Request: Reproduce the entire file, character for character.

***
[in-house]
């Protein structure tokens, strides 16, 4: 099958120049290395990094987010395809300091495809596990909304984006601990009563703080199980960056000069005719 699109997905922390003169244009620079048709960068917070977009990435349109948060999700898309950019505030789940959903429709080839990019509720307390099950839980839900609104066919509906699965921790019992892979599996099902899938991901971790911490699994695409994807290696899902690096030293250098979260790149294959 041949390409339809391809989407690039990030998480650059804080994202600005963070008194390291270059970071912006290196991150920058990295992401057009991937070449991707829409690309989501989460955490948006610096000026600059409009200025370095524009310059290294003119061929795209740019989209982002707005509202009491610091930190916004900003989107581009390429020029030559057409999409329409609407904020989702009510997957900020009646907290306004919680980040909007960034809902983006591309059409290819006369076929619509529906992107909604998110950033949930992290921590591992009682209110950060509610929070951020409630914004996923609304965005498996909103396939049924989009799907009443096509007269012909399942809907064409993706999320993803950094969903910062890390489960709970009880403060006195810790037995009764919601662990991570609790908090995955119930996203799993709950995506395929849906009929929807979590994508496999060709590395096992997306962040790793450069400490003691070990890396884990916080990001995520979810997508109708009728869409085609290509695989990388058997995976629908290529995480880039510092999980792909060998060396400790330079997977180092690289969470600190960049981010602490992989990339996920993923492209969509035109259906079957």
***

[in-house]
């Protein structure tokens, strides 16, 4: 099958120049290395990094987010395809300091495809596990909304984006601990009563703080199980960056000069005719 699109997905922390003169244009620079048709960068917070977009990435349109948060999700898309950019505030789940959903429709080839990019509720307390099950839980839900609104066919509906699965921790019992892979599996099902899938991901971790911490699994695409994807290696899902690096030293250098979260790149294959 041949390409339809391809989407690039990030998480650059804080994202600005963070008194390291270059970071912006290196991150920058990295992401057009991937070449991707829409690309989501989460955490948006610096000026600059409009200025370095524009310059290294003119061929795209740019989209982002707005509202009491610091930190916004900003989107581009390429020029030559057409999409329409609407904020989702009510997957900020009646907290306004919680980040909007960034809902983006591309059409290819006369076929619509529906992107909604998110950033949930992290921590591992009682209110950060509610929070951020409630914004996923609304965005498996909103396939049924989009799907009443096509007269012909399942809907064409993706999320993803950094969903910062890390489960709970009880403060006195810790037995009764919601662990991570609790908090995955119930996203799993709950995506395929849906009929929807979590994508496999060709590395096992997306962040790793450069400490003691070990890396884990916080990001995520979810997508109708009728869409085609290509695989990388058997995976629908290529995480880039510092999980792909060998060396400790330079997977180092690289969470600190960049981010602490992989990339996920993923492209969509035109259906079957």